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dc.contributor.authorHammerling, Dorit M.  Concept link
dc.contributor.authorKawa, S. Randolph  Concept link
dc.contributor.authorSchaefer, Kevin  Concept link
dc.contributor.authorDoney, Scott C.  Concept link
dc.contributor.authorMichalak, Anna M.  Concept link
dc.date.accessioned2015-04-29T18:37:30Z
dc.date.available2015-09-11T08:47:53Z
dc.date.issued2015-03-11
dc.identifier.citationJournal of Geophysical Research: Atmospheres 120 (2015): 1794–1807en_US
dc.identifier.urihttps://hdl.handle.net/1912/7262
dc.descriptionAuthor Posting. © American Geophysical Union, 2015. This article is posted here by permission of American Geophysical Union for personal use, not for redistribution. The definitive version was published in Journal of Geophysical Research: Atmospheres 120 (2015): 1794–1807, doi:10.1002/2014JD022483.en_US
dc.description.abstractSatellite observations of carbon dioxide (CO2) offer novel and distinctive opportunities for improving our quantitative understanding of the carbon cycle. Prospective observations include those from space-based lidar such as the active sensing of CO2 emissions over nights, days, and seasons (ASCENDS) mission. Here we explore the ability of such a mission to detect regional changes in CO2 fluxes. We investigate these using three prototypical case studies, namely, the thawing of permafrost in the northern high latitudes, the shifting of fossil fuel emissions from Europe to China, and changes in the source/sink characteristics of the Southern Ocean. These three scenarios were used to design signal detection studies to investigate the ability to detect the unfolding of these scenarios compared to a baseline scenario. Results indicate that the ASCENDS mission could detect the types of signals investigated in this study, with the caveat that the study is based on some simplifying assumptions. The permafrost thawing flux perturbation is readily detectable at a high level of significance. The fossil fuel emission detectability is directly related to the strength of the signal and the level of measurement noise. For a nominal (lower) fossil fuel emission signal, only the idealized noise-free instrument test case produces a clearly detectable signal, while experiments with more realistic noise levels capture the signal only in the higher (exaggerated) signal case. For the Southern Ocean scenario, differences due to the natural variability in the El Niño–Southern Oscillation climatic mode are primarily detectable as a zonal increase.en_US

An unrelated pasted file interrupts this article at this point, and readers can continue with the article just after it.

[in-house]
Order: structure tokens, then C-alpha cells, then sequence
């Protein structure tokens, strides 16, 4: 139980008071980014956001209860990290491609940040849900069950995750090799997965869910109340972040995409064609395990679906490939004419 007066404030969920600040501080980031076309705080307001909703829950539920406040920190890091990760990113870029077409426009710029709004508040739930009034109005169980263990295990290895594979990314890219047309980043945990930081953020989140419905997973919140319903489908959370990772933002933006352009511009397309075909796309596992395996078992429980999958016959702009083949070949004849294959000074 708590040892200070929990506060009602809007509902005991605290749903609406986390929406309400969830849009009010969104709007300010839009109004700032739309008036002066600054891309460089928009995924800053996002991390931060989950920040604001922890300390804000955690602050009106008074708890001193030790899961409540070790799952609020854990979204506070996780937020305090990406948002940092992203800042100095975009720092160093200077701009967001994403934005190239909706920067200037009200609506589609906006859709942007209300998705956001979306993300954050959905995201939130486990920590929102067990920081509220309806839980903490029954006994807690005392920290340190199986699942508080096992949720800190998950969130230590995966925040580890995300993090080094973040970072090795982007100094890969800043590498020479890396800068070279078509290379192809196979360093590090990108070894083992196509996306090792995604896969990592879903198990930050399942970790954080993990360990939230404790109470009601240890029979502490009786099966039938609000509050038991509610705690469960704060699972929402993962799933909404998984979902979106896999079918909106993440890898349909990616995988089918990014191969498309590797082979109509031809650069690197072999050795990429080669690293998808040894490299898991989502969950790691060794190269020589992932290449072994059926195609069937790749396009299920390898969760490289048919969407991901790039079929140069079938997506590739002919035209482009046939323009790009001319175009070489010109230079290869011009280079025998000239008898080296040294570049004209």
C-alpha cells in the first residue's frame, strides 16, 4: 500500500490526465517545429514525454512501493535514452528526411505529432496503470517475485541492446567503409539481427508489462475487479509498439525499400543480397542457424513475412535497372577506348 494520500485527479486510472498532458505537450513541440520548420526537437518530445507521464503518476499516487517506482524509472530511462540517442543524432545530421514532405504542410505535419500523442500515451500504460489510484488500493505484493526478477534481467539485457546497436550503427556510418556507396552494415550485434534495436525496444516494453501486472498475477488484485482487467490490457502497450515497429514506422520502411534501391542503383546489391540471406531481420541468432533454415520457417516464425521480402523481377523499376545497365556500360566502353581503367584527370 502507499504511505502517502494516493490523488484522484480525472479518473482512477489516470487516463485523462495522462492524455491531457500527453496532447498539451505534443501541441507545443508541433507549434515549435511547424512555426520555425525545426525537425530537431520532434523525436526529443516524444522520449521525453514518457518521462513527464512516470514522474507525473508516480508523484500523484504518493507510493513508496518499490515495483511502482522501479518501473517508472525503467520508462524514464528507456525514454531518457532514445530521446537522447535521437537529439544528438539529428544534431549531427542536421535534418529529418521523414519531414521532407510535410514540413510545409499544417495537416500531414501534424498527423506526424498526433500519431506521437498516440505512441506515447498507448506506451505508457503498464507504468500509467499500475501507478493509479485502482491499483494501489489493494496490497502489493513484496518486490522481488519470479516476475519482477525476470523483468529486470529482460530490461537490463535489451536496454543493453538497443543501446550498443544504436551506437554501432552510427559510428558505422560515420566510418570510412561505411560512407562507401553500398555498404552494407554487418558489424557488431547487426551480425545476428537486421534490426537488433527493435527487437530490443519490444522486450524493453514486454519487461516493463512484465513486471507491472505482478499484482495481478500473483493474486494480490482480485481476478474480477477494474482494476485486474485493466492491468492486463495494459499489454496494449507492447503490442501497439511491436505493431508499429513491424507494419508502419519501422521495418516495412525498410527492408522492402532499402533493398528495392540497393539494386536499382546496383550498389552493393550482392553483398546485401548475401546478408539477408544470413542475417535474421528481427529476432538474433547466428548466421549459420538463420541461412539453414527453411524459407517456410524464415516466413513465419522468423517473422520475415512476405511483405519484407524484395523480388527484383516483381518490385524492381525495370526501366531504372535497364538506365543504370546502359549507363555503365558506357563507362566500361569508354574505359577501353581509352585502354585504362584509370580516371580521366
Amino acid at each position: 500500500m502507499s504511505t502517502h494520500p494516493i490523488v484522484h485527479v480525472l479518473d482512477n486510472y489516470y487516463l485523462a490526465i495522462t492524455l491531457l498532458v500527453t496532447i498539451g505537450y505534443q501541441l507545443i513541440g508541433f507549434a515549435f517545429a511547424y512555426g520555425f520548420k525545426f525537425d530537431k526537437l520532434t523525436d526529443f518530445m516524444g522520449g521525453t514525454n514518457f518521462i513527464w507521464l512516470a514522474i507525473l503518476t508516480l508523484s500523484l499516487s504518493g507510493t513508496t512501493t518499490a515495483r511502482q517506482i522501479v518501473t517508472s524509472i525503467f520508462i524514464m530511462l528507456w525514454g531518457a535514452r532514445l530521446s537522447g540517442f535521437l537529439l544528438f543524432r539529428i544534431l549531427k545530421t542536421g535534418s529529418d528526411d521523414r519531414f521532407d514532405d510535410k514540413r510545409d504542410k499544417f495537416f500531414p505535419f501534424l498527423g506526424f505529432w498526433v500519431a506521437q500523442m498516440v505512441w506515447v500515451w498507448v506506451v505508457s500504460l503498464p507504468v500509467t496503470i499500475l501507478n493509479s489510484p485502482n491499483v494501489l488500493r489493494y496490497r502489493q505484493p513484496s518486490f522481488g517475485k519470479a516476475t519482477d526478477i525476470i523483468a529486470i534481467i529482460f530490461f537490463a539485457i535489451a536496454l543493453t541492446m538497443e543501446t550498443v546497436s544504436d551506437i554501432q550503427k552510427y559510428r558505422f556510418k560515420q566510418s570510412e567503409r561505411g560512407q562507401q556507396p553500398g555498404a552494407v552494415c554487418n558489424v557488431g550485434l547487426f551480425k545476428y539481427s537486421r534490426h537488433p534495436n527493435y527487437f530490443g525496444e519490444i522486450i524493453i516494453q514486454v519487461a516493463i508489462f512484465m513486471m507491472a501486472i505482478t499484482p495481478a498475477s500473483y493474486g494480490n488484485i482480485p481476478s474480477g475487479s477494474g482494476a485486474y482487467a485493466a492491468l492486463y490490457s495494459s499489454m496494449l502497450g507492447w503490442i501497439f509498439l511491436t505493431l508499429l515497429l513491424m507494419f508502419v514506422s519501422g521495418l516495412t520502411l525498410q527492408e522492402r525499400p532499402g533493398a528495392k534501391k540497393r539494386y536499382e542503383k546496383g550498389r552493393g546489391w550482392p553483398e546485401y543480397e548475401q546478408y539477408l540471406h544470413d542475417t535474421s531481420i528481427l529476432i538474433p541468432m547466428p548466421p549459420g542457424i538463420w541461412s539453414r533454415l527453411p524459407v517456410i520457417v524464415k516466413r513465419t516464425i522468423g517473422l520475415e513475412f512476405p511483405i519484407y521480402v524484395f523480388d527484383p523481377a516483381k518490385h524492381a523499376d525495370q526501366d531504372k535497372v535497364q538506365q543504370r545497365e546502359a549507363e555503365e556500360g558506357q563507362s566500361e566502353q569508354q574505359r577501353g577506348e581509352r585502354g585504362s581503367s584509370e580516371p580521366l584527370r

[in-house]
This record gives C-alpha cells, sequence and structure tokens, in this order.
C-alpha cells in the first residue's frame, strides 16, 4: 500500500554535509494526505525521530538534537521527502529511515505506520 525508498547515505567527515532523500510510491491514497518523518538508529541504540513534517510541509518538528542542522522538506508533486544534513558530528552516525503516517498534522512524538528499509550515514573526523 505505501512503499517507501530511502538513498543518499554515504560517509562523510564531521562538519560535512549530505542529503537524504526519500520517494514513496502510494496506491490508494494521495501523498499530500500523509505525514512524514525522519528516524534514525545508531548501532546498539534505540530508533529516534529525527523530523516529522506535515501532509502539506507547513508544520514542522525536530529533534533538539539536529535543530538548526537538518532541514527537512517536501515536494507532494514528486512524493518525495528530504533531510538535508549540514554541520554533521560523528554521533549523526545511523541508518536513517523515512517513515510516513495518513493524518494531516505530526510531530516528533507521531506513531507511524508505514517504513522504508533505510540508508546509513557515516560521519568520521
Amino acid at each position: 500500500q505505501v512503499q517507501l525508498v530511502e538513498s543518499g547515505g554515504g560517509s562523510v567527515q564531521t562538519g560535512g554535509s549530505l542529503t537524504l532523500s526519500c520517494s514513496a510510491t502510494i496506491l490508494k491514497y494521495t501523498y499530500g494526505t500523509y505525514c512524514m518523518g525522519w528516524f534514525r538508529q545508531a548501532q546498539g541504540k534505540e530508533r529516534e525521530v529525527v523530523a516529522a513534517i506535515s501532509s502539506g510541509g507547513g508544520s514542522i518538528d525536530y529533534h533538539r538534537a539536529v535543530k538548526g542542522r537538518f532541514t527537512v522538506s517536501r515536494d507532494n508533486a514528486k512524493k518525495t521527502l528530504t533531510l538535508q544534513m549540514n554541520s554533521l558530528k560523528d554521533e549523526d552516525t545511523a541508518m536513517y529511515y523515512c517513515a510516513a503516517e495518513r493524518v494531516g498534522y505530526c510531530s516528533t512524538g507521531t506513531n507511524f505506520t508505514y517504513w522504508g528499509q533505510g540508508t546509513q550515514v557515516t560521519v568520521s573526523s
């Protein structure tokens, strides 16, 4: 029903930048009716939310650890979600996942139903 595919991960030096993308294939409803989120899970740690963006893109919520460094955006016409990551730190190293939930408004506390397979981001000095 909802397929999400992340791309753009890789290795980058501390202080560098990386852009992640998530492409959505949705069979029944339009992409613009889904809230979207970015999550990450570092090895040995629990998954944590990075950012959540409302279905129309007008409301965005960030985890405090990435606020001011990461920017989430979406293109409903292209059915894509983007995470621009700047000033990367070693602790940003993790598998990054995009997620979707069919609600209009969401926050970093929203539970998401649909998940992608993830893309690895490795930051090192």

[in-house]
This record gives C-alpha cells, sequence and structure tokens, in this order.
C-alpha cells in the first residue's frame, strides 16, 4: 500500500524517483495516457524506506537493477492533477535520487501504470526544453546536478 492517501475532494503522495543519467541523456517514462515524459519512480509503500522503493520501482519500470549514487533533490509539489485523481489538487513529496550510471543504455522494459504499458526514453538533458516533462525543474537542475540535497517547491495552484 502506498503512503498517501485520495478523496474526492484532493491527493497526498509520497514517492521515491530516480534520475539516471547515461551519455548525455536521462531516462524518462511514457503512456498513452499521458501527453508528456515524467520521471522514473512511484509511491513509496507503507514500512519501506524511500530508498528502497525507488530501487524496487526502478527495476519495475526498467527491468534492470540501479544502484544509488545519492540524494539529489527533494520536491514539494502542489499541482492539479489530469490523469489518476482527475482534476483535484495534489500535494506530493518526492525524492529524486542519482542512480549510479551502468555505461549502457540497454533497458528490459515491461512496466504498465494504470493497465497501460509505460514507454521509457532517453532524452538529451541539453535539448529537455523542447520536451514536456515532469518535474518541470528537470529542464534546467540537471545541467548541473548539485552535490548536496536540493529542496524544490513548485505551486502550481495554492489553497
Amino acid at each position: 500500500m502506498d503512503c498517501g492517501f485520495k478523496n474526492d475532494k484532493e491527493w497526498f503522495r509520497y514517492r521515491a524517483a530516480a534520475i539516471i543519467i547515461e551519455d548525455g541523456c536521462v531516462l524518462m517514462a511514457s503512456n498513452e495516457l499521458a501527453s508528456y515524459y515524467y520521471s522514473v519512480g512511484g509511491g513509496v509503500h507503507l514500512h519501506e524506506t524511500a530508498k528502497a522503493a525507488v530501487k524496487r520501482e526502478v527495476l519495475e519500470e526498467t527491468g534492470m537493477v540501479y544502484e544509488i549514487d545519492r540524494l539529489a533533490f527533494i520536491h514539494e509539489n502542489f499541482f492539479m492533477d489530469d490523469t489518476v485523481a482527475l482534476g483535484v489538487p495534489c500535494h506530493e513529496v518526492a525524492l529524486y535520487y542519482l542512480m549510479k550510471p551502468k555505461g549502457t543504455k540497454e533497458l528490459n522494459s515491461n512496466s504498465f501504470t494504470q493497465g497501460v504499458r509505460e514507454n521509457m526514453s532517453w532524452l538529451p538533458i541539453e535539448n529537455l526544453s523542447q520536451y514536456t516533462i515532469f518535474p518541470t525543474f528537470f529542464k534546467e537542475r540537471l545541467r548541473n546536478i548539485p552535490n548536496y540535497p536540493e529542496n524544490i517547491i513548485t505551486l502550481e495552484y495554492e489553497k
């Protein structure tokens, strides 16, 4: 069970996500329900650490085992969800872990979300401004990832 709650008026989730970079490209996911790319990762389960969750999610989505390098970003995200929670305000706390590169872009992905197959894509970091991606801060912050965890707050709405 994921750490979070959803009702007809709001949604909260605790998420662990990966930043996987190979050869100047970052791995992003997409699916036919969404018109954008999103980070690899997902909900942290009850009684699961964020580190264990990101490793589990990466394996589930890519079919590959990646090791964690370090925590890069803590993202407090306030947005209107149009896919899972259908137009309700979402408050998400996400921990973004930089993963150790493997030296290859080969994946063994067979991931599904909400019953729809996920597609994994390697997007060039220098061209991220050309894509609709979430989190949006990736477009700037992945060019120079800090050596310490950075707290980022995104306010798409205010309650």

dc.description.sponsorshipThis material is based upon work supported by the National Aeronautics and Space Administration under grant NNX08AJ92G issued through the Research Opportunities in Space and Earth Sciences Carbon Cycle Science program and by Jet Propulsion Laboratory subcontract 1442785 as well as the ASCENDS Science Requirements Definition Team. S. Doney acknowledges support from U.S. National Science Foundation (AGS-1048827). K. Schaefer acknowledges support from the National Oceanic and Atmospheric Administration under grant NA09OAR4310063 and from the National Aeronautics and Space Administration under grant NNX10AR63G.en_US
dc.format.mimetypeapplication/pdf
dc.format.mimetypeapplication/msword
dc.language.isoen_USen_US
dc.publisherJohn Wiley & Sonsen_US
dc.relation.urihttps://doi.org/10.1002/2014JD022483
dc.subjectCO2 fluxesen_US
dc.subjectSpace-based lidaren_US
dc.subjectSouthern Oceanen_US
dc.subjectSignal detectionen_US
dc.subjectPermafrost thawingen_US
dc.subjectFossil fuel emissionsen_US
dc.titleDetectability of CO2 flux signals by a space-based lidar missionen_US
dc.typeArticleen_US
dc.description.embargo2015-09-11en_US
dc.identifier.doi10.1002/2014JD022483


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